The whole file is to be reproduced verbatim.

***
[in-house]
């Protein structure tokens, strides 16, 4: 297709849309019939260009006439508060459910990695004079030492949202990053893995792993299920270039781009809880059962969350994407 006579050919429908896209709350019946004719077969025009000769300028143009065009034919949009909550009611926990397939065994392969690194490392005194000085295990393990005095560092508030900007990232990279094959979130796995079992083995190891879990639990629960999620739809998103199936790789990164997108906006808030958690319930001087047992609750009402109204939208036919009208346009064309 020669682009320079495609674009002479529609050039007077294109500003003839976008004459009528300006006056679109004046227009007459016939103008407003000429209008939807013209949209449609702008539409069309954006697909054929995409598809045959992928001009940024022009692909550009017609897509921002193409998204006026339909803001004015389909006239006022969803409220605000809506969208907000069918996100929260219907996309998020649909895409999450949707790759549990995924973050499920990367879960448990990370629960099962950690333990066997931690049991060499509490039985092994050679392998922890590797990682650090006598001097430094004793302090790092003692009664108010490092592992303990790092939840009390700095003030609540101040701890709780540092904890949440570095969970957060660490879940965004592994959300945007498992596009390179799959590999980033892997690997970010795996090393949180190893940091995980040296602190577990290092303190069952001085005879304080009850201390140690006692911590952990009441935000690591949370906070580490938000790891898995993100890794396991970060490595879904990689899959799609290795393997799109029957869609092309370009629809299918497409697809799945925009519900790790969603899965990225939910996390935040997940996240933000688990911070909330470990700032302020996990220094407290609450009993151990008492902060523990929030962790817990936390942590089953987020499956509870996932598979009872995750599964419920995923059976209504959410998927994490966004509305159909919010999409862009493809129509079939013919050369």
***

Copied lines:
[in-house]
């Protein structure tokens, strides 16, 4: 297709849309019939260009006439508060459910990695004079030492949202990053893995792993299920270039781009809880059962969350994407 006579050919429908896209709350019946004719077969025009000769300028143009065009034919949009909550009611926990397939065994392969690194490392005194000085295990393990005095560092508030900007990232990279094959979130796995079992083995190891879990639990629960999620739809998103199936790789990164997108906006808030958690319930001087047992609750009402109204939208036919009208346009064309 020669682009320079495609674009002479529609050039007077294109500003003839976008004459009528300006006056679109004046227009007459016939103008407003000429209008939807013209949209449609702008539409069309954006697909054929995409598809045959992928001009940024022009692909550009017609897509921002193409998204006026339909803001004015389909006239006022969803409220605000809506969208907000069918996100929260219907996309998020649909895409999450949707790759549990995924973050499920990367879960448990990370629960099962950690333990066997931690049991060499509490039985092994050679392998922890590797990682650090006598001097430094004793302090790092003692009664108010490092592992303990790092939840009390700095003030609540101040701890709780540092904890949440570095969970957060660490879940965004592994959300945007498992596009390179799959590999980033892997690997970010795996090393949180190893940091995980040296602190577990290092303190069952001085005879304080009850201390140690006692911590952990009441935000690591949370906070580490938000790891898995993100890794396991970060490595879904990689899959799609290795393997799109029957869609092309370009629809299918497409697809799945925009519900790790969603899965990225939910996390935040997940996240933000688990911070909330470990700032302020996990220094407290609450009993151990008492902060523990929030962790817990936390942590089953987020499956509870996932598979009872995750599964419920995923059976209504959410998927994490966004509305159909919010999409862009493809129509079939013919050369």